Film Threat archive logo


By David Finkelstein | March 29, 2005

This film is comprised solely of found footage: a homemade 16mm film, seemingly from the 30s, of a family, dressed in Western attire, singing along with a recording of the title song. The family seems to have rehearsed the number, as if they aspire to join the bottom ranks of the vaudeville circuit, despite their lack of talent or professional experience. Most of the kids and adults stand stock still, as if terrified by the camera, except for one little girl, who constantly flits about, as if she is aware that you’re supposed to “do all sorts of stuff” when performing, even if she doesn’t know exactly what stuff to do.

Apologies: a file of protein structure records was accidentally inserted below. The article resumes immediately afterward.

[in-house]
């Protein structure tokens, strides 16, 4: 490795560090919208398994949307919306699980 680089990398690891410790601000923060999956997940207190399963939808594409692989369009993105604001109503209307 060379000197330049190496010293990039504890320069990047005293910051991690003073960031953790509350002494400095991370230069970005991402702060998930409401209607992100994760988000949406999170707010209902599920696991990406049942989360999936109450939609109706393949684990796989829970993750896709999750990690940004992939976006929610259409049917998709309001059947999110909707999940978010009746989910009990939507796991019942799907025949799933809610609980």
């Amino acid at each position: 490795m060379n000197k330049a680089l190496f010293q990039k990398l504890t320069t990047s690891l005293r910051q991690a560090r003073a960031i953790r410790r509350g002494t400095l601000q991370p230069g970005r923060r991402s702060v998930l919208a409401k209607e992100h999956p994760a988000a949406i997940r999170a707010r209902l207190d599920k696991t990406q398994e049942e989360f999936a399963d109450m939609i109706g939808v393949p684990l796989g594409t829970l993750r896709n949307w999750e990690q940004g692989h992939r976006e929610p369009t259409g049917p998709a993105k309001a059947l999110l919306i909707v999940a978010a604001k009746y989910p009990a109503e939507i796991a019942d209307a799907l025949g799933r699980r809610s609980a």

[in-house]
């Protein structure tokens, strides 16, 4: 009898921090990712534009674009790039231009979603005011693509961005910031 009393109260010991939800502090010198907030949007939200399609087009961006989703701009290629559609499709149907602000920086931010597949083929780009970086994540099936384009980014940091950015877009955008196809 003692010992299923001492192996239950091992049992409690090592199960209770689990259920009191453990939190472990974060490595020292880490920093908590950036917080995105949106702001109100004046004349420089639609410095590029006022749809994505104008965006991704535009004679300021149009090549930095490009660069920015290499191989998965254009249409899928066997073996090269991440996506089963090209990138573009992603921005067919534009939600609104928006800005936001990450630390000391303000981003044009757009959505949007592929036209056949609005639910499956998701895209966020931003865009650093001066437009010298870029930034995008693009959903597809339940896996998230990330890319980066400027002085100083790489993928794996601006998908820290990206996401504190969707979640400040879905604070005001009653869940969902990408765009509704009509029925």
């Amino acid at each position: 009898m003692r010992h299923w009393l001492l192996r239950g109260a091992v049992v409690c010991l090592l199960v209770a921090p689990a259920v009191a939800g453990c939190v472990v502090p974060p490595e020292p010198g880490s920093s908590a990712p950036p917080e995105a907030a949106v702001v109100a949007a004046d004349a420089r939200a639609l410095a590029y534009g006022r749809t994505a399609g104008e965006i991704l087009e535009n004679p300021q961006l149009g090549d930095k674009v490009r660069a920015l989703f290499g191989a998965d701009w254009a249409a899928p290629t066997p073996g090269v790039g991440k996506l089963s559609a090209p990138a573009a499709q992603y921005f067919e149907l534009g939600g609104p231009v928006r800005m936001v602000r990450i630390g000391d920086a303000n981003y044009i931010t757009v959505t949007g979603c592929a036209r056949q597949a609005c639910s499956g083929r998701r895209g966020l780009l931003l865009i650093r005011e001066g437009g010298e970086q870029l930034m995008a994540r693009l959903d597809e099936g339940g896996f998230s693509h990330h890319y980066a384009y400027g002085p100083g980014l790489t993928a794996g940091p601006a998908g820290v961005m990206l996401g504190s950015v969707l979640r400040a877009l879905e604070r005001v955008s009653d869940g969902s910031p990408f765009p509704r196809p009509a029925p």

Stark’s one change in the footage is to print in negative, and then again in positive. This abstracts and simplifies the imagery so that you mostly see the movement and aspirations of the singers, rather than the banal details of the setting. It’s like looking at an x-ray, and just seeing the bare bones of a family’s informal attempt to mythologize themselves and The West into an iconic moment of comraderie and free fellowship. Anyone who haunts thrift stores, because of a fascination with other people’s cast-off memorabilia, will enjoy this short film.

Leave a Reply

Your email address will not be published. Required fields are marked *

Join our Film Threat Newsletter

Newsletter Icon